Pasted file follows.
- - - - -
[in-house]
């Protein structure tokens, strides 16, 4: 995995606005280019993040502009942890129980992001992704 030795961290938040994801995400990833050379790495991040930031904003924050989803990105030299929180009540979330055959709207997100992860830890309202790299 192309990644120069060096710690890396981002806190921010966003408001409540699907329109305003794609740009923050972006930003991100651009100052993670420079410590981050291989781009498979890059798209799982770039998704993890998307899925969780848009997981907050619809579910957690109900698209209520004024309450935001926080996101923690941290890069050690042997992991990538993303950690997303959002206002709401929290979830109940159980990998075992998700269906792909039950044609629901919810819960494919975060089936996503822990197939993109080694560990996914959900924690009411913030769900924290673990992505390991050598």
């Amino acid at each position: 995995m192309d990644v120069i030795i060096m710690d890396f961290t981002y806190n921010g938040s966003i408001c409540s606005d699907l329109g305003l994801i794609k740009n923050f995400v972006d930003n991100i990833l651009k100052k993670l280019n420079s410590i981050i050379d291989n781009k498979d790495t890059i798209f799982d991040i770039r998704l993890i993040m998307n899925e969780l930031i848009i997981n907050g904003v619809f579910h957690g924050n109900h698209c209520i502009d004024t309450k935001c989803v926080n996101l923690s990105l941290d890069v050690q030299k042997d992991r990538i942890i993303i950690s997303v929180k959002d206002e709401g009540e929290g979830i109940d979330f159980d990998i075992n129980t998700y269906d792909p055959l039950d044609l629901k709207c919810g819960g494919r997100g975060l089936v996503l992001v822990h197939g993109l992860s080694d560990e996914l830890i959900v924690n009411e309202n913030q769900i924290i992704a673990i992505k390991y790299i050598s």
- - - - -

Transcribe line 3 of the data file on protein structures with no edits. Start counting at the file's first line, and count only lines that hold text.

């Amino acid at each position: 995995m192309d990644v120069i030795i060096m710690d890396f961290t981002y806190n921010g938040s966003i408001c409540s606005d699907l329109g305003l994801i794609k740009n923050f995400v972006d930003n991100i990833l651009k100052k993670l280019n420079s410590i981050i050379d291989n781009k498979d790495t890059i798209f799982d991040i770039r998704l993890i993040m998307n899925e969780l930031i848009i997981n907050g904003v619809f579910h957690g924050n109900h698209c209520i502009d004024t309450k935001c989803v926080n996101l923690s990105l941290d890069v050690q030299k042997d992991r990538i942890i993303i950690s997303v929180k959002d206002e709401g009540e929290g979830i109940d979330f159980d990998i075992n129980t998700y269906d792909p055959l039950d044609l629901k709207c919810g819960g494919r997100g975060l089936v996503l992001v822990h197939g993109l992860s080694d560990e996914l830890i959900v924690n009411e309202n913030q769900i924290i992704a673990i992505k390991y790299i050598s």